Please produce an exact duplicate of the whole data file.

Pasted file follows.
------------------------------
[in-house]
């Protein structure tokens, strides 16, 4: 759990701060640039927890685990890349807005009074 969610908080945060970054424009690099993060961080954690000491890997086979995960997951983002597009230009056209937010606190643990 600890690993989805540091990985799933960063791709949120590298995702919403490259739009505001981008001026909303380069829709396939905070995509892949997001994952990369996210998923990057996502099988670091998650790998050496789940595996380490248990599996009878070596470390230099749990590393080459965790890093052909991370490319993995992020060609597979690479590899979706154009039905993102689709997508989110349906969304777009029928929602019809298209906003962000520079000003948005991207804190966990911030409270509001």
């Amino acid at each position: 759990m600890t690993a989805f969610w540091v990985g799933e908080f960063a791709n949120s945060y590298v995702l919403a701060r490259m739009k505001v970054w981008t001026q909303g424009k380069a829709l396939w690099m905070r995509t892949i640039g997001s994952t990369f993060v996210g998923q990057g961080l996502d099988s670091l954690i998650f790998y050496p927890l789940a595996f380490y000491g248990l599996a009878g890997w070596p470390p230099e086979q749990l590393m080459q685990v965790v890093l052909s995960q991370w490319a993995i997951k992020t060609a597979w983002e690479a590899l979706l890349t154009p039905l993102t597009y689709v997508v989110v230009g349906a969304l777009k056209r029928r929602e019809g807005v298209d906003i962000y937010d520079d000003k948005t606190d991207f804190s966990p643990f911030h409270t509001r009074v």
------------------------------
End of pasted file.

[in-house]
């Protein structure tokens, strides 16, 4: 759990701060640039927890685990890349807005009074 969610908080945060970054424009690099993060961080954690000491890997086979995960997951983002597009230009056209937010606190643990 600890690993989805540091990985799933960063791709949120590298995702919403490259739009505001981008001026909303380069829709396939905070995509892949997001994952990369996210998923990057996502099988670091998650790998050496789940595996380490248990599996009878070596470390230099749990590393080459965790890093052909991370490319993995992020060609597979690479590899979706154009039905993102689709997508989110349906969304777009029928929602019809298209906003962000520079000003948005991207804190966990911030409270509001």
């Amino acid at each position: 759990m600890t690993a989805f969610w540091v990985g799933e908080f960063a791709n949120s945060y590298v995702l919403a701060r490259m739009k505001v970054w981008t001026q909303g424009k380069a829709l396939w690099m905070r995509t892949i640039g997001s994952t990369f993060v996210g998923q990057g961080l996502d099988s670091l954690i998650f790998y050496p927890l789940a595996f380490y000491g248990l599996a009878g890997w070596p470390p230099e086979q749990l590393m080459q685990v965790v890093l052909s995960q991370w490319a993995i997951k992020t060609a597979w983002e690479a590899l979706l890349t154009p039905l993102t597009y689709v997508v989110v230009g349906a969304l777009k056209r029928r929602e019809g807005v298209d906003i962000y937010d520079d000003k948005t606190d991207f804190s966990p643990f911030h409270t509001r009074v």